Exercise benefits high-risk breast cancer patients

By AuntMinnie.com staff writers

May 22, 2020 -- Exercise appears to play a protective role for women whose breast cancers are likely to return, according to the findings of a clinical trial published on April 2 in the Journal of the National Cancer Institute.

The study included 1,607 patients with breast cancer at a higher risk of returning because of large tumors or spread to the lymph nodes. The women were asked about their exercise habits when they enrolled in the study, when they underwent chemotherapy, and then one and two years after treatment.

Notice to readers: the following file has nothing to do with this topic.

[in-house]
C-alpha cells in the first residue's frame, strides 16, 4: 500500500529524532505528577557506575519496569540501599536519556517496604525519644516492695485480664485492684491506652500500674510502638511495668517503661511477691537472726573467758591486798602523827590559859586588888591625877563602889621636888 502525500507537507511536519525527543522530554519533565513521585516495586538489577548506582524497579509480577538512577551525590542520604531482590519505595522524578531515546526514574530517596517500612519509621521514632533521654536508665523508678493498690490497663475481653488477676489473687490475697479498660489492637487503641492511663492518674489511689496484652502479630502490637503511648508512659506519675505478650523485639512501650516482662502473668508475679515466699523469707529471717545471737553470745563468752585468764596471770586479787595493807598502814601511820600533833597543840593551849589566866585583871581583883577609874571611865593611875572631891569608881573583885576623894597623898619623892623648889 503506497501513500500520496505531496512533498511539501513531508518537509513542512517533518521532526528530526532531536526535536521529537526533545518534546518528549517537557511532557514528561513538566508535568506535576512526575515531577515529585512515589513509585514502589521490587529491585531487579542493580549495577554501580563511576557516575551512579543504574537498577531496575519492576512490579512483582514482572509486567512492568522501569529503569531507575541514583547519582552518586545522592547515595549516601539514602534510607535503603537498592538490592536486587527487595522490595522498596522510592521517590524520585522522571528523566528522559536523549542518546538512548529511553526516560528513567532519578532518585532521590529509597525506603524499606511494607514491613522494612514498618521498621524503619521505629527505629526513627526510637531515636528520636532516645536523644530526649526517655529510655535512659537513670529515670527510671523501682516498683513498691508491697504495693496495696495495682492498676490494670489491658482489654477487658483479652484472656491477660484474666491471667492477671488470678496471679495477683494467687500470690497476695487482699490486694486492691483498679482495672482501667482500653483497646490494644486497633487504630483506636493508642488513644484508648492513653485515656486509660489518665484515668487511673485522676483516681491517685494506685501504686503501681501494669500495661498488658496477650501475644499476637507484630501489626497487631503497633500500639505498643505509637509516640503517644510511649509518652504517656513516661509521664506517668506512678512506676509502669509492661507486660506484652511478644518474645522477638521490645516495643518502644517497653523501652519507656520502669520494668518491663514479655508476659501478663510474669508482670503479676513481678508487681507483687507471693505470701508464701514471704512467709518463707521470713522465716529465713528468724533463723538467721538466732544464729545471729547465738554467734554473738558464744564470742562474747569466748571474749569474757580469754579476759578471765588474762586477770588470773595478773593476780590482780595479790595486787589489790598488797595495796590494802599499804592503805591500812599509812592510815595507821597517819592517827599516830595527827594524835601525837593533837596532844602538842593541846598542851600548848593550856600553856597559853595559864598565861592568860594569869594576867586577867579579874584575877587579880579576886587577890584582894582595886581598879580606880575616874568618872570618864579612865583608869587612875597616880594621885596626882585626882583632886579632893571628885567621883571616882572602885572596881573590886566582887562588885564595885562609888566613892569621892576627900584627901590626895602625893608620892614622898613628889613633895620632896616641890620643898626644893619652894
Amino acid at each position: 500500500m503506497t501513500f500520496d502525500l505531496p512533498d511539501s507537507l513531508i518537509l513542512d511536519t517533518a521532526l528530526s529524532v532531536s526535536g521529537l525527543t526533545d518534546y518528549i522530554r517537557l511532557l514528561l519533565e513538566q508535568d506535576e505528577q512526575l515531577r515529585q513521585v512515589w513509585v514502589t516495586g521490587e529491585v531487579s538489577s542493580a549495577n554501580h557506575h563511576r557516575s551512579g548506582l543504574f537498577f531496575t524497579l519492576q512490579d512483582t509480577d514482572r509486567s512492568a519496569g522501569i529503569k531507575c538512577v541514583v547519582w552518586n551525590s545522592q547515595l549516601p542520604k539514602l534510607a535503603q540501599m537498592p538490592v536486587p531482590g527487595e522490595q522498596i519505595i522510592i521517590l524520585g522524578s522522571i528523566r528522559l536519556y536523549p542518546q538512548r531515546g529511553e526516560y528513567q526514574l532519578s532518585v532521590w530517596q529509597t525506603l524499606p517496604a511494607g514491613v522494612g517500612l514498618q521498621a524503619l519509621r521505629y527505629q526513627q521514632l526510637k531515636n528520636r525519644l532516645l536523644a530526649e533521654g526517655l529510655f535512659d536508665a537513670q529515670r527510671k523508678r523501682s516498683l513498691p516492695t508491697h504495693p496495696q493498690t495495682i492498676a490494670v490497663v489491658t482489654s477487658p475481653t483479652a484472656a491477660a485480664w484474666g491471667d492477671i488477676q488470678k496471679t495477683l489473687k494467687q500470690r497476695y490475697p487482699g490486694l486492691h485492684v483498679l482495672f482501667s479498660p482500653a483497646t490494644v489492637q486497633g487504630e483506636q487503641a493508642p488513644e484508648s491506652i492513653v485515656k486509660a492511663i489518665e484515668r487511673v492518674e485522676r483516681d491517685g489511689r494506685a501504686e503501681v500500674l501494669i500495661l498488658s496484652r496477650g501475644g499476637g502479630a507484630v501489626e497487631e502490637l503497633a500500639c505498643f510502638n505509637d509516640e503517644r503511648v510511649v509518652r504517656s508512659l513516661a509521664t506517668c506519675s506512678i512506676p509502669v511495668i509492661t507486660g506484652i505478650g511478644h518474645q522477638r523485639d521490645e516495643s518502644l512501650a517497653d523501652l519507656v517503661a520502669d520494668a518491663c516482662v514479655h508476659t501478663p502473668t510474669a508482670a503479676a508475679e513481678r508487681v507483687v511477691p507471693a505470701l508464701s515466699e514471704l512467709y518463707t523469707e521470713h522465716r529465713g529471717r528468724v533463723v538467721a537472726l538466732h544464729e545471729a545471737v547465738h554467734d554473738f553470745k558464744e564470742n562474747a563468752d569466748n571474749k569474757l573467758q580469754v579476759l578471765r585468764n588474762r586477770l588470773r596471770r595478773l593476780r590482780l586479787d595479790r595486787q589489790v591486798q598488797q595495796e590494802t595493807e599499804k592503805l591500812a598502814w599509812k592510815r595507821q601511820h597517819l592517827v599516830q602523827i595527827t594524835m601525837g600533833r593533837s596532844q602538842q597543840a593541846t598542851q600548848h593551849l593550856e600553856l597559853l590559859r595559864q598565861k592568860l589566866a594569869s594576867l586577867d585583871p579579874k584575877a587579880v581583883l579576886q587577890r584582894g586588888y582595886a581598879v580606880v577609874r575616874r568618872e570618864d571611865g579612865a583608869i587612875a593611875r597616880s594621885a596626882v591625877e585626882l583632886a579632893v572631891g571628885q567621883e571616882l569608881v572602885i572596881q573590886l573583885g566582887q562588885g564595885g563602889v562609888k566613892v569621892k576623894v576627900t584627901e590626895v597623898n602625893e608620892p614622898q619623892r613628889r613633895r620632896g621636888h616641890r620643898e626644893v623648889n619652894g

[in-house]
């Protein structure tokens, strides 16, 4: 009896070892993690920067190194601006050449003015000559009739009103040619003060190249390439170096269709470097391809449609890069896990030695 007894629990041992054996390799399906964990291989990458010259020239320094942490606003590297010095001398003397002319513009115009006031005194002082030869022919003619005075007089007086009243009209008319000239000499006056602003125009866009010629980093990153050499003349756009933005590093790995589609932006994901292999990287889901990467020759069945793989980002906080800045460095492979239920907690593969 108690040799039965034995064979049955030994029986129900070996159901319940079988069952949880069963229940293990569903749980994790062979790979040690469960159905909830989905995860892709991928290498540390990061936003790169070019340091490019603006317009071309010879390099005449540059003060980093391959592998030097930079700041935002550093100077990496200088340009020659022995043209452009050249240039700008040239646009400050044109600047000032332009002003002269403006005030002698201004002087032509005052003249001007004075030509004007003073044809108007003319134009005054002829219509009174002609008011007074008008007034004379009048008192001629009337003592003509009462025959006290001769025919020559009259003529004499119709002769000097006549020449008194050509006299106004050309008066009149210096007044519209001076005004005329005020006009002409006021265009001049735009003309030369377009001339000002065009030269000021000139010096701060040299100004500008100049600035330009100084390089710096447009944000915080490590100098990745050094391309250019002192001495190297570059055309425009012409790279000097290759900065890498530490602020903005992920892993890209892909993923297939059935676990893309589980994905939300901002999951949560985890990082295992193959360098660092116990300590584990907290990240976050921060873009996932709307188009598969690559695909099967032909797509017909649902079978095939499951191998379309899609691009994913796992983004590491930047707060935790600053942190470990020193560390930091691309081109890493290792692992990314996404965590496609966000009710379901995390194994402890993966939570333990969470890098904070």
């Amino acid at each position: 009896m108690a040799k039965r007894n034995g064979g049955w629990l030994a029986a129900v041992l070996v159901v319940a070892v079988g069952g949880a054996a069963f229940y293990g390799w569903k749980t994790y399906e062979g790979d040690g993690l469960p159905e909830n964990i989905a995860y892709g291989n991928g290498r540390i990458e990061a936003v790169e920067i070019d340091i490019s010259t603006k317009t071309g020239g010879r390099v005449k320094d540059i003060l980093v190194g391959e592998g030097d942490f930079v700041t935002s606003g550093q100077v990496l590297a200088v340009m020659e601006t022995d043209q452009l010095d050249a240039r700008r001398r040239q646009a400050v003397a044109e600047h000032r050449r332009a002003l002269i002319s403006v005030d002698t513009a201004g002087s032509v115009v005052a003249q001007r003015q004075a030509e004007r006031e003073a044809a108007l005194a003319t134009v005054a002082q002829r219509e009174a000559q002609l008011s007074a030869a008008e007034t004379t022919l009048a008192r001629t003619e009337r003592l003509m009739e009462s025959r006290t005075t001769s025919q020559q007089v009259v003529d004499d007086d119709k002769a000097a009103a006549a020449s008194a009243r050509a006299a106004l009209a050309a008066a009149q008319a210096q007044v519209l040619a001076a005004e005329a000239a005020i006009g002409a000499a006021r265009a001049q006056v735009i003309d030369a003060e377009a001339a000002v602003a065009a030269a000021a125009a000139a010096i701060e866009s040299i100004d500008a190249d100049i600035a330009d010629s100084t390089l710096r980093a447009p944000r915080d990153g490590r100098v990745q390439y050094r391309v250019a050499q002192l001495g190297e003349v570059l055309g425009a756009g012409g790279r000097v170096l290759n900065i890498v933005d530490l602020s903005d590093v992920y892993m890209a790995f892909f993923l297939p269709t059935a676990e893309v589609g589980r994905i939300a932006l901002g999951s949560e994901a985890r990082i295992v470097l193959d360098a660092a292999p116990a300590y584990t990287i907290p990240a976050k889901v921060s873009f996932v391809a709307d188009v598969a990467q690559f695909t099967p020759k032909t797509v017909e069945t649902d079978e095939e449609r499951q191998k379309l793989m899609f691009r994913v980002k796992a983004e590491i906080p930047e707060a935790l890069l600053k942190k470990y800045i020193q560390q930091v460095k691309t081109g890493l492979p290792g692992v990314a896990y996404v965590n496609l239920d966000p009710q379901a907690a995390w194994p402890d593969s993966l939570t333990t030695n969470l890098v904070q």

The women who exercised before and after treatments had a 68% decrease in the risk of death and 55% decrease in the risk of their breast cancer returning. The benefits were sustained with just 150 minutes per week of moderate-intensity activity, such as brisk walking, vacuuming, mowing the lawn, or playing doubles tennis.

Patients who only started exercising after treatment benefitted, too, with a 43% decrease in the risk of death and 46% decrease in the risk of recurrence. Furthermore, the benefits were the same whether the women performed moderate-intensity exercise or vigorous activity.


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